Originally Posted by TDBank.com
More than half of individuals with disabilities in the U.S. have increased their sports participation over the past five years, according to the Disability Inclusion in Sports Today survey released by TD Bank (No. 19 on the Fair360, formerly DiversityInc Top 50 Companies list).
The bank surveyed 503 individuals with disabilities across the U.S. to examine sports participation on the heels of the 17th Annual Achilles Hope & Possibility Road Race by TD Bank, one of the world’s largest road races supporting individuals with disabilities, which was held on Sunday, June 23 in New York City’s Central Park.
“Our support of Hope & Possibility reflects our focus on what people can do,” said Andrew Bregenzer, TD’s Regional President, Metro New York. “This means empowering people to achieve their full potential, based solely on their strengths and abilities.”
Hope & Possibility has grown significantly from its inaugural run in 2002 when 500 participants crossed the finish line, compared with more than 5,800 in 2019.
“We have seen a remarkable increase in people with disabilities competing in road races over the years,” said Genna Griffith, Director of Special Projects for Achilles International. “We have advocated to make road races more accessible to people with disabilities, so they have equal opportunity to compete. This is a trend that we expect will continue as access and awareness of resources continue to drive inclusion across the country.”
Strong motivation to expand sports inclusion
The Disability Inclusion in Sports Today survey results showed a robust desire to participate more actively in sports among individuals with disabilities.
Four of 10 individuals with disabilities surveyed across all age groups who currently do not participate in sports would like to do so. The following reasons were cited as considerations to motivate their participation:
- Improving your health (45%)
- Convenience (18%)
- Funding (13%)
- Better Accommodations (13%)
- Better access (12%)
Despite strong motivation, challenges continue to hinder optimal participation, including lack of time (36%), physical demand and/or injury (34%), high costs (30%), and transportation (29%). Moreover, 70% of respondents were unaware of organizations that offer relevant support. The study suggests that sports participation among individuals with disabilities has the potential to reach 50%, twice the rate of the general U.S. population.
The top cited ways to accelerate sports inclusion are by offering accessible training facilities or access (53%), increasing awareness (48%), expanding access to sports medicine (36%), and enhancing funding (35%).
Participation rates vary by age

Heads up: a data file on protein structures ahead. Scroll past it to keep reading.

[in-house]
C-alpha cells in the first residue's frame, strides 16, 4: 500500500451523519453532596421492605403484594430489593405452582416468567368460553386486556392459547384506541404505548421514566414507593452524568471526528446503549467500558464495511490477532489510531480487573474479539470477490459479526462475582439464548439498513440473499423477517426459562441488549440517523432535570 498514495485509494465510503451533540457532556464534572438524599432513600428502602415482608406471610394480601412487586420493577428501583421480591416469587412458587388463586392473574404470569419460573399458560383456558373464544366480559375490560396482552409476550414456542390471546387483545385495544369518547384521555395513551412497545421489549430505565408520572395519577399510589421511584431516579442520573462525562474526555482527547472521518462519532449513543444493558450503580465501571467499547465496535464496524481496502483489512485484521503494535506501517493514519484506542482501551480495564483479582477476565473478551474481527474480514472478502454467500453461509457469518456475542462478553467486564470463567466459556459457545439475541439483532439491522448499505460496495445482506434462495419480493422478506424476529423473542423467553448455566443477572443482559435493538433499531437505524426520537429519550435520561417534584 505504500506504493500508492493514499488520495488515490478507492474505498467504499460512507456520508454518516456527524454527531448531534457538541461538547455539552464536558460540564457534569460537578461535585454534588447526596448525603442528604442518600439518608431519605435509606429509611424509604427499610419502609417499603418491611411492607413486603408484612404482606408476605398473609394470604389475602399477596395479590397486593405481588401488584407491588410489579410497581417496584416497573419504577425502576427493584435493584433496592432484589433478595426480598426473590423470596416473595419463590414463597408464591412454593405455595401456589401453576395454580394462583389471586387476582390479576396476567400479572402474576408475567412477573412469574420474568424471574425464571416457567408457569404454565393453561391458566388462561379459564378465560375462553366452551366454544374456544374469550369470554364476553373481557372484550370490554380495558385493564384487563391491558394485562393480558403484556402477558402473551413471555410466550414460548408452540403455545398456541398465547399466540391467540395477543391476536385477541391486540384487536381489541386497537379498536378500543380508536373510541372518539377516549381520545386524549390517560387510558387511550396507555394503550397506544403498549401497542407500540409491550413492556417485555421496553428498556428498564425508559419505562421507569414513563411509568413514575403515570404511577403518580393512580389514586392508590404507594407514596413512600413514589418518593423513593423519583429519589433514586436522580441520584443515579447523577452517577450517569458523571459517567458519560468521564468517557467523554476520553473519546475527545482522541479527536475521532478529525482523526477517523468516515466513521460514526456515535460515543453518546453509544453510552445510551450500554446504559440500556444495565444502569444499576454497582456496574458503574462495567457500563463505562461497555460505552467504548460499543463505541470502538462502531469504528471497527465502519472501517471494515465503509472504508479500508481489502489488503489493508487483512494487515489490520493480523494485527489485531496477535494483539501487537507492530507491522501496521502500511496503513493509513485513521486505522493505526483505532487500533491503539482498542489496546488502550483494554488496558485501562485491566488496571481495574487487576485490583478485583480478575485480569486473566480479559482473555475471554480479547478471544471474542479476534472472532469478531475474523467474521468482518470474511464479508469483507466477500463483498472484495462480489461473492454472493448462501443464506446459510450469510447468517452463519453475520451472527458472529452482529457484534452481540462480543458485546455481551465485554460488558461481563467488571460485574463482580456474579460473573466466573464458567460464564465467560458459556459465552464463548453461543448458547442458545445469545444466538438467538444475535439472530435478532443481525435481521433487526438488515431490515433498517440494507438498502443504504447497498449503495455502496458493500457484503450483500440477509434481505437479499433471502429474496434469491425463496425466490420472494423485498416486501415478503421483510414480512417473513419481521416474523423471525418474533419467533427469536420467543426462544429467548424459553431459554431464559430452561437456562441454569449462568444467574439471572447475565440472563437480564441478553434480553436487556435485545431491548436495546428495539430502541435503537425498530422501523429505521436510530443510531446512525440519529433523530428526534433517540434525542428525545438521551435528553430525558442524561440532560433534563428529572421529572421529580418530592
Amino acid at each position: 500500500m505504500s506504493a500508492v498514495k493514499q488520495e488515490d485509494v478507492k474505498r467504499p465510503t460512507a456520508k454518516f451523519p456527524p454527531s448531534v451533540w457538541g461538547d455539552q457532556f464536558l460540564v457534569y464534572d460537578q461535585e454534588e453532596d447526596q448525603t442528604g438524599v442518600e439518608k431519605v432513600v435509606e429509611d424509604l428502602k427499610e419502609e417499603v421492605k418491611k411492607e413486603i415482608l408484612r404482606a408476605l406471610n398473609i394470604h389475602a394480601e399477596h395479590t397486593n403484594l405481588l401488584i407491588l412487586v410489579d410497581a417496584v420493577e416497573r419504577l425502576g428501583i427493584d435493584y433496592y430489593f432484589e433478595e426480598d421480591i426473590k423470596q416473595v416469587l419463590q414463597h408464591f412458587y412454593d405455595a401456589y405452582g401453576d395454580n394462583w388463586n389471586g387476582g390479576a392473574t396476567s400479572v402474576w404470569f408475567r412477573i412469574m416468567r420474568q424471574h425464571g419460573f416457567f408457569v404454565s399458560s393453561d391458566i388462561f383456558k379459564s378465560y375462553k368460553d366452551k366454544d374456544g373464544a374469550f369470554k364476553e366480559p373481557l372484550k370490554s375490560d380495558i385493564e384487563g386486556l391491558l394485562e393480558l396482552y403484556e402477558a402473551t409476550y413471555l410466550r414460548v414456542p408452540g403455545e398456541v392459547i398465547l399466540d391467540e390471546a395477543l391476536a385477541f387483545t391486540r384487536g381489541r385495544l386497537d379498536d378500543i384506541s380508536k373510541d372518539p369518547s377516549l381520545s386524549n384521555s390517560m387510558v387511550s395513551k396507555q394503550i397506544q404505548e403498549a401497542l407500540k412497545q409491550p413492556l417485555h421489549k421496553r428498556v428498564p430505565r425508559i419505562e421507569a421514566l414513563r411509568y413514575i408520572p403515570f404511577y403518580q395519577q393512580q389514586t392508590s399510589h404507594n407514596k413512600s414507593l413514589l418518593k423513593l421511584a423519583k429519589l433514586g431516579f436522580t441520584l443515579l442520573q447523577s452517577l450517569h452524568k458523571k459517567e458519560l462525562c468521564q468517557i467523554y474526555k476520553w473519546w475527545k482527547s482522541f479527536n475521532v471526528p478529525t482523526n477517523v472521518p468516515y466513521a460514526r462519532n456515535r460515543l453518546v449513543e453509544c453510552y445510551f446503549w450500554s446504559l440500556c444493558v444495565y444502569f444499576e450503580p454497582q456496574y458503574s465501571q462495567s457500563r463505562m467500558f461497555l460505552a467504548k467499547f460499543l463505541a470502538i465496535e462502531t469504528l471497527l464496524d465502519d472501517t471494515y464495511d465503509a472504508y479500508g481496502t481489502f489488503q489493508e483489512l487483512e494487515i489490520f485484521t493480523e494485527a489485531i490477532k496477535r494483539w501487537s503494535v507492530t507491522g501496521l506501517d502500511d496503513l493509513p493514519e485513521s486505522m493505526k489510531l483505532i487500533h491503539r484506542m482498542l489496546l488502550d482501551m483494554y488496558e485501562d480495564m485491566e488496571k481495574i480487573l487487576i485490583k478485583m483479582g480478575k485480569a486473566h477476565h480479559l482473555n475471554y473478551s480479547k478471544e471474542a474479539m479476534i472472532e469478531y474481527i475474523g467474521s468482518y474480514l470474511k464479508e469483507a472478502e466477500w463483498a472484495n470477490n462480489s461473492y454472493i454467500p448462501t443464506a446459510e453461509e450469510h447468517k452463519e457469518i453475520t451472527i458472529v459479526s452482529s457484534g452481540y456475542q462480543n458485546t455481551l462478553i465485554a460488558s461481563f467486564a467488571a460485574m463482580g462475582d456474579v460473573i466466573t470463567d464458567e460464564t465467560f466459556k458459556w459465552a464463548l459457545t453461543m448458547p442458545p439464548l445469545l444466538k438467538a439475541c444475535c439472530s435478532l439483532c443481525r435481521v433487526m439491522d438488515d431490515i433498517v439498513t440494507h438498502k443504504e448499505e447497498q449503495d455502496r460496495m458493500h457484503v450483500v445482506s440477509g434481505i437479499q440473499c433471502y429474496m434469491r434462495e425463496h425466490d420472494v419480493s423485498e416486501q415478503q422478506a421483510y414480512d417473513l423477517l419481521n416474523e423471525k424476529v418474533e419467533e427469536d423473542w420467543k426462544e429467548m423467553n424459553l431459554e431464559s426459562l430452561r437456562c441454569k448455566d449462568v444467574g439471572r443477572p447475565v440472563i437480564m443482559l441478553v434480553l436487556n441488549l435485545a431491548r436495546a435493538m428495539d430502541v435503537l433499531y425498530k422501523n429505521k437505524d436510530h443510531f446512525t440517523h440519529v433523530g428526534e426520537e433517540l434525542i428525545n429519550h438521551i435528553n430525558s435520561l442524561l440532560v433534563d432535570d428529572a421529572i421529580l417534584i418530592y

- Among those currently involved in sports, 52% say their participation has increased compared to five years ago. This proportion is higher among those under age 40 (71%) and declines to 20% for people over 60.
- 31% say their participation has remained the same compared to five years ago.
- Among those who are participating less, age is the dominant factor, increasing from 2% of those under 40 to 40% of those aged 60+.
- Among those who are not currently involved in sports, 82% who participated in the past two years and 35% of those who have never played sports would be interested in participating.
Walking and swimming lap the rest
The survey found that individual sports are significantly more popular than team sports, as illustrated by the following list, ranked by popularity:
- Walking (62%)
- Swimming (54%)
- Bicycling/Cycling (36%)
- Golf (26%)
- Running (26%)
- Basketball (23%)
Disability inclusion is good business
Businesses and organizations that support diversity inclusion enjoy enhanced brand equity, according to the survey.
In fact, nearly nine in ten respondents strongly/somewhat agree that they would be more likely to do business with a company that supports causes that are important to them, specifically those that help individuals with disabilities. They would also be more loyal to a company that actively supports this community. Nearly three in four respondents (74%) would consider switching their business to a company that offers accessible products and services.
Sports participation hits its stride
The survey shows that sports participation rates are not only higher than ever but are expected to grow among individuals with disabilities.
TD Bank and Achilles International share a deep and abiding commitment to enable people of all abilities to achieve their full potential as embodied by The Ready Commitment, TD’s corporate citizenship program, which empowers diverse communities to prosper in a changing world.
“We recognize that promoting inclusion contributes to a more robust, innovative and productive economy for all,” Bregenzer remarked. “We are proud of what TD and Achilles have accomplished so far, and we look forward to partnering together to facilitate a more accessible sports community — and world — for people of all abilities.”
The total sample includes 503 respondents who are people with disabilities. The sample was sourced from MARU’s panels and partners. A random national sample size of 503 has a margin of error of +/- 4.4%. Data has been weighted by age, gender and region to reflect the population. The survey was fielded June 2 to June 6, 2019 by MARU/Matchbox.